Disaster Mental Health: From Challenges to Opportunities

November 4, 2013

Asia Australia Mental Health has partnered with China’s Ministry of Health and the World Health Organisation to co-host the “Disaster Mental Health: From Challenges to Opportunities” forum and training program from 29-31 October 2013 in Beijing.

Disaster mental health stakeholders from around the Asia-Pacific attended the symposium and workshop, including 100 participants from across China, and 30 international representatives from Japan, Korea, Laos, Fiji, Vietnam, Philippines, Indonesia, Brunei, Malaysia, Myanmar, Thailand and Australia.

The training program was based on China’s experiences in managing several recent disasters, including the devastating Sichuan earthquake in 2008.

AAMH has been involved in collaborating with Peking University Institute of Mental Health partners in jointly creating several of the training programs including the Protecting Children in Disasters project, carried out between 2007 and2008.

This training program represents a major shift in the way the region approaches disaster mental health. The specialized training draws on localized experience that reflects culture and context.

The 3-days traversed a range of topics including

  • organization of psychosocial crisis intervention,
  • children in disasters,
  • post-disaster mental health systems,
  • mental health responses at various emergency stages,
  • working with the media post-disasters.

Key principles for psychological intervention emerged from the training program including:

  • Do no harm in all interventions.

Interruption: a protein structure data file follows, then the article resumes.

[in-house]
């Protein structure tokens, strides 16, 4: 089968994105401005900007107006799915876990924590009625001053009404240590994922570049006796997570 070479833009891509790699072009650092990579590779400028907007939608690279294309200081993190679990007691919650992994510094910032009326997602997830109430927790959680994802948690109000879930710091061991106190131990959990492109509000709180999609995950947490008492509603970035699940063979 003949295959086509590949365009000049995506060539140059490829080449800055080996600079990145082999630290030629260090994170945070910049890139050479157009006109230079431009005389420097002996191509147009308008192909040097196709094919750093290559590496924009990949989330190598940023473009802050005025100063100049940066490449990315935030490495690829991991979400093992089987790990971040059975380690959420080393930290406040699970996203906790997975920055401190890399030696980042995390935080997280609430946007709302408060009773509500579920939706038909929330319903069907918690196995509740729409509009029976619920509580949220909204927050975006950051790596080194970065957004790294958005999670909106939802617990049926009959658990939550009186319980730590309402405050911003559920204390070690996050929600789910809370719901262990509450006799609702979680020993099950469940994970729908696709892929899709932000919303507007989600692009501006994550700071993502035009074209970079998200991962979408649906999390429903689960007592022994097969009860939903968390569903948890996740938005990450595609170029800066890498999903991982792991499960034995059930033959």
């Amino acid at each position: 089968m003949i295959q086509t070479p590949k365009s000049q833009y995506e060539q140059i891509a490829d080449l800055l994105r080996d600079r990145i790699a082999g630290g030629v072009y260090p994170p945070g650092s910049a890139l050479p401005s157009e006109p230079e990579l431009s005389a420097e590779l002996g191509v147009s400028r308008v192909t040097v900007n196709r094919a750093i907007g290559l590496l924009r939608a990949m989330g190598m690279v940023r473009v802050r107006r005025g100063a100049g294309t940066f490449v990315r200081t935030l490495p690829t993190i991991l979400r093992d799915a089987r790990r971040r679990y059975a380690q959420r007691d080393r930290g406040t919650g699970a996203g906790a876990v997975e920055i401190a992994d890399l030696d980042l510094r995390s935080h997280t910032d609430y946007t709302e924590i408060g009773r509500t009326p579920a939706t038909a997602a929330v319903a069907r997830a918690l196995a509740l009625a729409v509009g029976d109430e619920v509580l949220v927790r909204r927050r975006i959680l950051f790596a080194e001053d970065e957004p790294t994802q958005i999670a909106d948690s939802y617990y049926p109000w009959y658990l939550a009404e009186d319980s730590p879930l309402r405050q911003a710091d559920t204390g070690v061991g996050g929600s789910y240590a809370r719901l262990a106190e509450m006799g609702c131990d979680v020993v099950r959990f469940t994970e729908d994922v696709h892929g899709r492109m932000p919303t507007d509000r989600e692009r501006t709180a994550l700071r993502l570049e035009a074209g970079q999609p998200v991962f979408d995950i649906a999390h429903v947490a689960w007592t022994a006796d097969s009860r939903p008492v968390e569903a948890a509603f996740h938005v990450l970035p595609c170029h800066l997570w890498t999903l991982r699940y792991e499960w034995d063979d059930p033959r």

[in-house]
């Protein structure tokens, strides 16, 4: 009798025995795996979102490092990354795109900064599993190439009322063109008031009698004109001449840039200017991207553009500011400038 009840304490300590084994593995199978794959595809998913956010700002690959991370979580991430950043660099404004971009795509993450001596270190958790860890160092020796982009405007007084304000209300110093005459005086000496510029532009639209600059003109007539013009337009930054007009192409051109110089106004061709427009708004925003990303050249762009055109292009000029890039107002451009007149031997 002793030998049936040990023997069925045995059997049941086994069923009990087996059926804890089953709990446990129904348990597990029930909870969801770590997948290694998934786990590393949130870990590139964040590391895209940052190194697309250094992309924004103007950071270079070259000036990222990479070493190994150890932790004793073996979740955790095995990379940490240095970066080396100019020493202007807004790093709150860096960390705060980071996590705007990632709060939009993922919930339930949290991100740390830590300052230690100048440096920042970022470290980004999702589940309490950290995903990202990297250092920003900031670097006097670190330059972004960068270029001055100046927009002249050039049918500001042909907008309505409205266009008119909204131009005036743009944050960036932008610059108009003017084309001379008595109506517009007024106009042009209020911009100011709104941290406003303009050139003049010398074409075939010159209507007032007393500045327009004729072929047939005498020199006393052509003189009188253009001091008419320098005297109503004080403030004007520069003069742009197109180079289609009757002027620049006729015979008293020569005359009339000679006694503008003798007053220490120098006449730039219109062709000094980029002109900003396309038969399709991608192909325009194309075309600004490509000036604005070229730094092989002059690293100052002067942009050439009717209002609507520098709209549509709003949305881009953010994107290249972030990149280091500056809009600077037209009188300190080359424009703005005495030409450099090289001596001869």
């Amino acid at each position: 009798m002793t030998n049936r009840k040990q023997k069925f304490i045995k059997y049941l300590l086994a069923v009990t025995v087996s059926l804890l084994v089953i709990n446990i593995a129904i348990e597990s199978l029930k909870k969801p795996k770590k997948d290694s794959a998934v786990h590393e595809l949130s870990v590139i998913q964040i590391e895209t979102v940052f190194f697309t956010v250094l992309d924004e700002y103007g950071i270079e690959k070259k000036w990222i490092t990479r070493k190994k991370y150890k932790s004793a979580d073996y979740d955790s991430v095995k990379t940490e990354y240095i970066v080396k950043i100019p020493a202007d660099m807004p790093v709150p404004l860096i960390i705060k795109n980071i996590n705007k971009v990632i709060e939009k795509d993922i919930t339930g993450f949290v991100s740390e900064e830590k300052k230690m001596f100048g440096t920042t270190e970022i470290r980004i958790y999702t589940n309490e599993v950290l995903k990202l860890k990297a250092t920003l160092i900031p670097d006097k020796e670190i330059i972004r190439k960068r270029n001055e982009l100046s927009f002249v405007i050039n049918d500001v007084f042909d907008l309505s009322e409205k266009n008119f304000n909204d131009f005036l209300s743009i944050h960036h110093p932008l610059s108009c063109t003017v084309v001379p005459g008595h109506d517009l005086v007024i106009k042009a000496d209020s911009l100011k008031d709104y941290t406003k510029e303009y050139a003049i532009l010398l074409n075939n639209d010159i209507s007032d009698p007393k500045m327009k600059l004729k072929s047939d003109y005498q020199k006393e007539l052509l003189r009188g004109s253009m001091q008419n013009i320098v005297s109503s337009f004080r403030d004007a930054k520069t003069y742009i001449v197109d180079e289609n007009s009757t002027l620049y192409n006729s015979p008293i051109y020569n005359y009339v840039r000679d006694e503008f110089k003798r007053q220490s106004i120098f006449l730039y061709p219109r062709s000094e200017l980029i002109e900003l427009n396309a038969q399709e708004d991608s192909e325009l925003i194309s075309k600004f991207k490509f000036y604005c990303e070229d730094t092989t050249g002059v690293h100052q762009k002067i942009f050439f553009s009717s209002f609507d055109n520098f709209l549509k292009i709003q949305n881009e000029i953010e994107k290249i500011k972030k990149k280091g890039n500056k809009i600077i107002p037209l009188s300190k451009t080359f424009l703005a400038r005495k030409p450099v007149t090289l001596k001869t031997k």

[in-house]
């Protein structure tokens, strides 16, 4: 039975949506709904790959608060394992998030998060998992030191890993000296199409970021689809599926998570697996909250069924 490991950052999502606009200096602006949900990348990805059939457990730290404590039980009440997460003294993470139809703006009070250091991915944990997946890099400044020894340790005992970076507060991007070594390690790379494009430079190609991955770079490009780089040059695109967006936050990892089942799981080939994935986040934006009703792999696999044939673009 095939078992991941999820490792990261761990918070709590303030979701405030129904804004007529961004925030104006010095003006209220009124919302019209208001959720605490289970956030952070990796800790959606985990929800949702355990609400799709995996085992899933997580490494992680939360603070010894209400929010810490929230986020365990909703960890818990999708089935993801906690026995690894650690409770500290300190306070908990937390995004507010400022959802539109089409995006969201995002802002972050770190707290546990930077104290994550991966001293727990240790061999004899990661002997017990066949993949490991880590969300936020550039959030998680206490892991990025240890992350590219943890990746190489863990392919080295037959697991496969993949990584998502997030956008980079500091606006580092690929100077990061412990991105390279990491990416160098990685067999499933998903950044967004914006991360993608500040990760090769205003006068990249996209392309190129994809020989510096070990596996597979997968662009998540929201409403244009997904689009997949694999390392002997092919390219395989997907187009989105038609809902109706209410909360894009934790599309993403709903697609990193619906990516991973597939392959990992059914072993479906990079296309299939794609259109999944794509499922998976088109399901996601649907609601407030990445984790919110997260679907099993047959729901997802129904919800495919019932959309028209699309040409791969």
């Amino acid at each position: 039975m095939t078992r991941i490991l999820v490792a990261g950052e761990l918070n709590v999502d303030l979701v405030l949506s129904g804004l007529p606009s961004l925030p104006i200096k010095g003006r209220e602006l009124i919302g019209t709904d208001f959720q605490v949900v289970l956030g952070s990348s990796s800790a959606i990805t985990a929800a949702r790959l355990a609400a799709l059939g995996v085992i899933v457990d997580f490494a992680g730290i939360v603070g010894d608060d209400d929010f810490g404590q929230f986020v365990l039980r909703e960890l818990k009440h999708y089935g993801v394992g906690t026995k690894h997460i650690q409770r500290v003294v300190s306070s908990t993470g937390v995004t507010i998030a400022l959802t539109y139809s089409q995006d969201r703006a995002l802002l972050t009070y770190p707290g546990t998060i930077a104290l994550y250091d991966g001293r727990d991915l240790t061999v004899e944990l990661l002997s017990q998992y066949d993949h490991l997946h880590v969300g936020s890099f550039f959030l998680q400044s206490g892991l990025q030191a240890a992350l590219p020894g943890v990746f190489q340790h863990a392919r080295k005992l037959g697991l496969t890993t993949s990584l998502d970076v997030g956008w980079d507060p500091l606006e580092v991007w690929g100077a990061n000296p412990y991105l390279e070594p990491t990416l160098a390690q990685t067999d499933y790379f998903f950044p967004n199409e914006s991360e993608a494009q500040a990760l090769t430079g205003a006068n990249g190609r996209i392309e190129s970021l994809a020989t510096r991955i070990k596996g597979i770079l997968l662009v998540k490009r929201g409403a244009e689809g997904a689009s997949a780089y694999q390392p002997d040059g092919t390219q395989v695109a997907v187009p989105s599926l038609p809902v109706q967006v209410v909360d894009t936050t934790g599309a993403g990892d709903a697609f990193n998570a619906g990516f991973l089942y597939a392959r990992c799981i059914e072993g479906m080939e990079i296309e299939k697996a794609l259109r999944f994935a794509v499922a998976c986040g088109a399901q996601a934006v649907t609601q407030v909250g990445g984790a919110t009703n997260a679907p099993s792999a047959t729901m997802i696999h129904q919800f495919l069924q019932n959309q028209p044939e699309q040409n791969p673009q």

• Maintain good mental health and self-care for workers, volunteers and survivors.
  • Prevent further harm to self or others among the survivors.
  • Promote resilience by strengthening personal resources and community support.
  • Grief is universal in disaster but is highly variable in its presentation and duration. It is critical therefore to adjust individual psychological crisis intervention and psychosocial support, in line with the pace and readiness.
  • Maintain empathy, understanding, careful listening and clear communication, including providing adequate personal space, and ensuring safety for those who have suffered significant losses.

It also emerged during the 3-days that opportunities exist during a crisis;

  • To incorporate  disaster mental health work in clinical work
  • To conduct research when engaging in disaster work
  • To use disaster to build and improve mental health care system

Participants from Fiji, Indonesia, Laos, Mongolia, Philippines, Thailand and Vietnam were supported by the International Seminar Support Scheme under AusAID.